Periodical Poets

In the nineteenth century, New York City's print culture was largely dominated by Printing House Square, a lower-Manhattan collective of media groups including The Sun, The Tribune, Scientific America, The World, The Day Book, and Hearth and Home. Only blocks away, Samuel Cornish and John Russwurm published the first Black-owned newspaper Freedom's Journal and Thomas Hamilton edited the first  Black literary magazine The Anglo-African Magazine. Poetry - both original and reprinted - was a regular part of these periodicals. 

Printing House Square

Periodical Poets is a digital humanities project containing over 500 poems printed in New York-based, nineteenth-century periodicals run by Black editors. In doing so, it reflects on literary trends, nineteenth-century reading practices, and the role of poetry in abolition and protest. Users will find familiar names such as Phillis Wheatley and Alexander Pope in these pages, (in addition to an extensive number of anonymous, original poetry) discussing topics such as abolition, temperance, nature, and religion.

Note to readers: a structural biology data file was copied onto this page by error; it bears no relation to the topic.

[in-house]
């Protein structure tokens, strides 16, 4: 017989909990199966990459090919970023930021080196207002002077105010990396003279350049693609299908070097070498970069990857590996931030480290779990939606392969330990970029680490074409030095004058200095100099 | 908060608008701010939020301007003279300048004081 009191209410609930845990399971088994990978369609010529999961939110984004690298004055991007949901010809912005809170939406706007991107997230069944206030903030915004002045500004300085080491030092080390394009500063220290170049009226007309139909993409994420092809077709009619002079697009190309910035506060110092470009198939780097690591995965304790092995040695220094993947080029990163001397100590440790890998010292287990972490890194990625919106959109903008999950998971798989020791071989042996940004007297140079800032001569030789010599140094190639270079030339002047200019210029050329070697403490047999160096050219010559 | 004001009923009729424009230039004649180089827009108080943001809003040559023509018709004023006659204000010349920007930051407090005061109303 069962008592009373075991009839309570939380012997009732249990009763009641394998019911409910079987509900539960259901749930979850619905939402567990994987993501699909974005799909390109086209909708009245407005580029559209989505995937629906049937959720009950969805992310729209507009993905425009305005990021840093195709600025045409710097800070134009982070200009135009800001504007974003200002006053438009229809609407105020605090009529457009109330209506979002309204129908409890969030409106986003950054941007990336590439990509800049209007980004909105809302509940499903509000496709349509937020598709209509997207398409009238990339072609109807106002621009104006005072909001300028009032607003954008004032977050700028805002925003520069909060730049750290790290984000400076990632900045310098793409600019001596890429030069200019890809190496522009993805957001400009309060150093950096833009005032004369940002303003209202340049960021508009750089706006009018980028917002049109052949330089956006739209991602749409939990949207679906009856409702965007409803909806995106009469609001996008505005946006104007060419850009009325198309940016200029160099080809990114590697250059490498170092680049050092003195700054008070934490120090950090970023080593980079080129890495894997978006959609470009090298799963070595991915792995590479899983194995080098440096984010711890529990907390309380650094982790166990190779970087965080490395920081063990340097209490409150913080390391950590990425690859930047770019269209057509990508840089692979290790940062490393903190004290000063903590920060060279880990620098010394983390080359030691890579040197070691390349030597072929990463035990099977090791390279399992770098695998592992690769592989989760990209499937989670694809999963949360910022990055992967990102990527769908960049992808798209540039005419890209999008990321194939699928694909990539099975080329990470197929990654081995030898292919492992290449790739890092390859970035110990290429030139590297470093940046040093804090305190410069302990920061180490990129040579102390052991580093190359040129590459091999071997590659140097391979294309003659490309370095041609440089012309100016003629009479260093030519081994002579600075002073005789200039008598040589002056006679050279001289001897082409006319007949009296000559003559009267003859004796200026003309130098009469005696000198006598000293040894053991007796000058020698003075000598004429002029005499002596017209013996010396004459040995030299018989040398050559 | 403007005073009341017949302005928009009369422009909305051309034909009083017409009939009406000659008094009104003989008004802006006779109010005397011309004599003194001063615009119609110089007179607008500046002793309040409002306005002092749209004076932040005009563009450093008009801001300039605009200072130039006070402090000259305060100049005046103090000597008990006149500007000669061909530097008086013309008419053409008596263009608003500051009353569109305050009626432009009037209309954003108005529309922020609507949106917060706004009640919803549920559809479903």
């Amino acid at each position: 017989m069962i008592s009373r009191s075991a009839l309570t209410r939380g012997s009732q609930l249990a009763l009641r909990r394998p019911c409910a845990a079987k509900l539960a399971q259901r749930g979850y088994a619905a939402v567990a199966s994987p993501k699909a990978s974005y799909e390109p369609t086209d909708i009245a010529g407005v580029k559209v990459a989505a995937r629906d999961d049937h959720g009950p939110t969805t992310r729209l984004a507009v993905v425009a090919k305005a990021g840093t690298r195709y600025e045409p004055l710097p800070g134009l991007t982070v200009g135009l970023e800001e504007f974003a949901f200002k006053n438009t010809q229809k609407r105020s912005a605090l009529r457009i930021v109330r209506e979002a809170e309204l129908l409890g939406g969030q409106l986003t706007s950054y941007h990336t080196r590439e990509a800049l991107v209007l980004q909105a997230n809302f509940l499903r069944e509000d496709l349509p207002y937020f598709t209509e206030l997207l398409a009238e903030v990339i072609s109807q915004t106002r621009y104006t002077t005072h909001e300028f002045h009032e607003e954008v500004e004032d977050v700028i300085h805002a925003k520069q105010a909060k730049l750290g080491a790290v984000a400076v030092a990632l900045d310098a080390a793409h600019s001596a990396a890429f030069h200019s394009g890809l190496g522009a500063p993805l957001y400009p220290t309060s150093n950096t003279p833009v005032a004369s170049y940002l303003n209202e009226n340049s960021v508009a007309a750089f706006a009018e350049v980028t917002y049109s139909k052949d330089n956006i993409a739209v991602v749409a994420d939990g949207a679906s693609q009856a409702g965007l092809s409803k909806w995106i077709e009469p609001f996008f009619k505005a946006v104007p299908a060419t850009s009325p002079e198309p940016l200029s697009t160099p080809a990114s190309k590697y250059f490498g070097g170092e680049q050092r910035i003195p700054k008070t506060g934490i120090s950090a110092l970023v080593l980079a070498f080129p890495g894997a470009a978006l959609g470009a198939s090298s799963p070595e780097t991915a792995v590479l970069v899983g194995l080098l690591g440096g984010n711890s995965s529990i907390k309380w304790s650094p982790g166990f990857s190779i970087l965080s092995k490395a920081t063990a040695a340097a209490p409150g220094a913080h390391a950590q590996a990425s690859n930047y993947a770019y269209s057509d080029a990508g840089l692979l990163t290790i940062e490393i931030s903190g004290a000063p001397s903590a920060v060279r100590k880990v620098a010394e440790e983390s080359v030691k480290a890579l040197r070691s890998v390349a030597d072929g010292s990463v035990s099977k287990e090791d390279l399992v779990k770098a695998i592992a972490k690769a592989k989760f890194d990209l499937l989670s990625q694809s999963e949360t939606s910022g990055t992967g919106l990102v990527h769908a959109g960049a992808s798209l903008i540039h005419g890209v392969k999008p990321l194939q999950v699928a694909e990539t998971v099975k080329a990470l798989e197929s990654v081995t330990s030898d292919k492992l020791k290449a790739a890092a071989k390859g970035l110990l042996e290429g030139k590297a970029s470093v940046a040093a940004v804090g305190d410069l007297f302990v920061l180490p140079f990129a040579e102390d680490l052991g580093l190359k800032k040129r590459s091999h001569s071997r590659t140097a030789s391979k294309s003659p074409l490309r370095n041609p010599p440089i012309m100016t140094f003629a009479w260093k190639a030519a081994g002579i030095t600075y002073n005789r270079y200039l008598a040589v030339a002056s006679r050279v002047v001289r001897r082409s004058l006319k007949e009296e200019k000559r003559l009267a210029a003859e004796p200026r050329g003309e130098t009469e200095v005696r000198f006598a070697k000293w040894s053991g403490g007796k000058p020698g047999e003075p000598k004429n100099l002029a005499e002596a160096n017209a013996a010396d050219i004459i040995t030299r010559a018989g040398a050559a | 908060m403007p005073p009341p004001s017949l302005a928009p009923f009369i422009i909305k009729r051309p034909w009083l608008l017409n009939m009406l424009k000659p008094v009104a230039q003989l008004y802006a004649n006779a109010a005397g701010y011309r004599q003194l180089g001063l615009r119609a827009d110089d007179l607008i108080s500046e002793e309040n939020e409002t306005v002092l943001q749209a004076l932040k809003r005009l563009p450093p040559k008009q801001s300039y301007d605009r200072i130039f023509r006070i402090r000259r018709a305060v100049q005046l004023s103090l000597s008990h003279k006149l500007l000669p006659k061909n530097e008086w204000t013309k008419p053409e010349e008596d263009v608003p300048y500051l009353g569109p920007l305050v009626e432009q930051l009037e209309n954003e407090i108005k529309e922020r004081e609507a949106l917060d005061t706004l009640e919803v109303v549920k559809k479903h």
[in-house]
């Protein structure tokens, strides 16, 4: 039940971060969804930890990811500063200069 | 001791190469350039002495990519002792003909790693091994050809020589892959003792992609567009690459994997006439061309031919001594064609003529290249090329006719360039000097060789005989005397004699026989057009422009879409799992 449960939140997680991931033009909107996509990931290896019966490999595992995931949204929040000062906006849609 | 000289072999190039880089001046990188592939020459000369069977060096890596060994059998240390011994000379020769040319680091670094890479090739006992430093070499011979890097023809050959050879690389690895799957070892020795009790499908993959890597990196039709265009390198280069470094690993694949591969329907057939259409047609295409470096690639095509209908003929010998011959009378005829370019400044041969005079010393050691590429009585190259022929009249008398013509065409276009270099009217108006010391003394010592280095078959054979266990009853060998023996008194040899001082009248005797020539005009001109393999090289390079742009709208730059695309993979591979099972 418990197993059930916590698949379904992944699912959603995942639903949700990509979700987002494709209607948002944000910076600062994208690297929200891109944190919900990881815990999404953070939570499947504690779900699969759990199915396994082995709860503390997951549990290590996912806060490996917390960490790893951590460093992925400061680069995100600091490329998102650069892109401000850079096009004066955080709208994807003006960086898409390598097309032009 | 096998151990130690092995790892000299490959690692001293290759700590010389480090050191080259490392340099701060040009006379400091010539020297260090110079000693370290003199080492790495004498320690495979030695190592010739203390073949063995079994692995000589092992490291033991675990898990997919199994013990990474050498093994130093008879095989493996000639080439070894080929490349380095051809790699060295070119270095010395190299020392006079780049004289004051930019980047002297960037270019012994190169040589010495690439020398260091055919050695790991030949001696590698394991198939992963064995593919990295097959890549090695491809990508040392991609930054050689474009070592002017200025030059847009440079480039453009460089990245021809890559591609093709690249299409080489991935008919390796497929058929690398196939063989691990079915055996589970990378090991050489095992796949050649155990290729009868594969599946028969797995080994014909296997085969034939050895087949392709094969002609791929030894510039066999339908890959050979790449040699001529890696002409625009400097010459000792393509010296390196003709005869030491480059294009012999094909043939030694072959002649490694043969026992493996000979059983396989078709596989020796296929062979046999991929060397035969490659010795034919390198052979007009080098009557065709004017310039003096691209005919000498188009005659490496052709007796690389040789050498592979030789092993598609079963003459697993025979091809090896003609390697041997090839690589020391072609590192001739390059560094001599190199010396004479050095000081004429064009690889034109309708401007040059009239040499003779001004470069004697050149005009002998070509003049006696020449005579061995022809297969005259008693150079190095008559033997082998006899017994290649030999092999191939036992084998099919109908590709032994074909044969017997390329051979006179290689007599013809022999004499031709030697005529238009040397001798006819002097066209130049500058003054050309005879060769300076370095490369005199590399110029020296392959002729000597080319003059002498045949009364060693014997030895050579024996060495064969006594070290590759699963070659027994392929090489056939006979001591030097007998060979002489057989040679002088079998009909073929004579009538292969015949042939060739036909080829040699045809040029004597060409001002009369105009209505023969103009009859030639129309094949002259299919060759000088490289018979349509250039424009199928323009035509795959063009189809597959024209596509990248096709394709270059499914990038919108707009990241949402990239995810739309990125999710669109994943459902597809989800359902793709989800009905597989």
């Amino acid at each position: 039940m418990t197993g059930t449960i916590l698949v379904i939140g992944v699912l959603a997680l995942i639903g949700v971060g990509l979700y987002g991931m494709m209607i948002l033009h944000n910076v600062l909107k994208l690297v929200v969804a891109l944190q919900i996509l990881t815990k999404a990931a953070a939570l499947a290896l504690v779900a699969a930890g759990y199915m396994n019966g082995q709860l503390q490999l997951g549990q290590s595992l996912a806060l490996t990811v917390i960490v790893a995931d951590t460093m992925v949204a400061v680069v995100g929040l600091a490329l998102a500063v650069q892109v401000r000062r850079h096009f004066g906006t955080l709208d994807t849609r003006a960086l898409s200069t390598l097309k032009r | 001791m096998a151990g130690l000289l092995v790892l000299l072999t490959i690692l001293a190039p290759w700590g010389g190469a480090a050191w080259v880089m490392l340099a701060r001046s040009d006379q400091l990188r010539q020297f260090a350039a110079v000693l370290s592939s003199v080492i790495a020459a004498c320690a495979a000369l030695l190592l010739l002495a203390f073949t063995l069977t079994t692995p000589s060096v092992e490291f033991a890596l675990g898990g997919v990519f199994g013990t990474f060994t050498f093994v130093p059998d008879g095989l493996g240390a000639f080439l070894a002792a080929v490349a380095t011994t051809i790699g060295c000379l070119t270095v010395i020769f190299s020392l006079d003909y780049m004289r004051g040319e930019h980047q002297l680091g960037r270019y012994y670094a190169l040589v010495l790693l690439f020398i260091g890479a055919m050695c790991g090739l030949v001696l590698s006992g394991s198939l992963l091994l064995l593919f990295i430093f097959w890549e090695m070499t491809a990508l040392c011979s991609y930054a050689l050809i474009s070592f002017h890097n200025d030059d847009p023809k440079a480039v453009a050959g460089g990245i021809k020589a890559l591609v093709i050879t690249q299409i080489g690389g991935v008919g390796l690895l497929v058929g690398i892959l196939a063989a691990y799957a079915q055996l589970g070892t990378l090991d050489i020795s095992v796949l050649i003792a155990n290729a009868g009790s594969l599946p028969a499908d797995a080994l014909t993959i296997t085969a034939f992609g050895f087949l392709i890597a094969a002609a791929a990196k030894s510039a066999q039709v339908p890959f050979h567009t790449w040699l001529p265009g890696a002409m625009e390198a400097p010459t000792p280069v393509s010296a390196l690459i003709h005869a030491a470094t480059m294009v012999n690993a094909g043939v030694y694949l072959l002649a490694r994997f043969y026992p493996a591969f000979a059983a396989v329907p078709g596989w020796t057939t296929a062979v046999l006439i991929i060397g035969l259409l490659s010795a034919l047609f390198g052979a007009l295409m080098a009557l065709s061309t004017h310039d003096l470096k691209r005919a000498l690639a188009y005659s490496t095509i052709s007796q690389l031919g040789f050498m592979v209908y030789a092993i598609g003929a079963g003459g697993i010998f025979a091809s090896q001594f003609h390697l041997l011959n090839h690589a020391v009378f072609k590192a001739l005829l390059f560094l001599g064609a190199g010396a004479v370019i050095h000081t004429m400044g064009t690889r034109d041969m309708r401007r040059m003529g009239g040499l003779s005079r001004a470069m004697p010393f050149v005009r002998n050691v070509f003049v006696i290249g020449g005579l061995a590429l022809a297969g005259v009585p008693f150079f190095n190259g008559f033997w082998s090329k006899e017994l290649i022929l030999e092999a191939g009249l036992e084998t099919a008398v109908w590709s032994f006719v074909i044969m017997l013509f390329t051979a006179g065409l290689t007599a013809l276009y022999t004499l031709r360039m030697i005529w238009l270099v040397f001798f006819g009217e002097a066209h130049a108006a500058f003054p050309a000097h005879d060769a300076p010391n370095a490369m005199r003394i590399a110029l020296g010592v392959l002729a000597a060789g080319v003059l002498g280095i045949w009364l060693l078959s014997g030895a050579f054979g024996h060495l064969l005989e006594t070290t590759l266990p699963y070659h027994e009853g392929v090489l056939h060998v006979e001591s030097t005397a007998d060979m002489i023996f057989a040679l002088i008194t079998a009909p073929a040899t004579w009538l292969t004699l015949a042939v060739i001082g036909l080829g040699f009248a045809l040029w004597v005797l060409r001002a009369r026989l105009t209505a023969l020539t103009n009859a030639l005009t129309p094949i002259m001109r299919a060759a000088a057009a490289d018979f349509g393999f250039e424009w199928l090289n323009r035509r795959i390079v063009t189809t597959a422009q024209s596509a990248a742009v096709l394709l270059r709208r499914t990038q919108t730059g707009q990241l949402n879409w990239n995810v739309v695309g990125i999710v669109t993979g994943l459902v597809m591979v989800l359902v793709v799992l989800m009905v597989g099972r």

"How to Use the Site" provides more context on the site's organization of information, and how to best navigate searching through Items. 

Items, collections, and exhibits on the site are still being edited and updated. Suggestions and feedback are welcomed and greatly appreciated.

Periodical Poets is a project by Charline Jao with the support of the Cornell Summer Graduate Fellowship in Digital Humanities, sponsored by Cornell University Library & Society for the Humanities.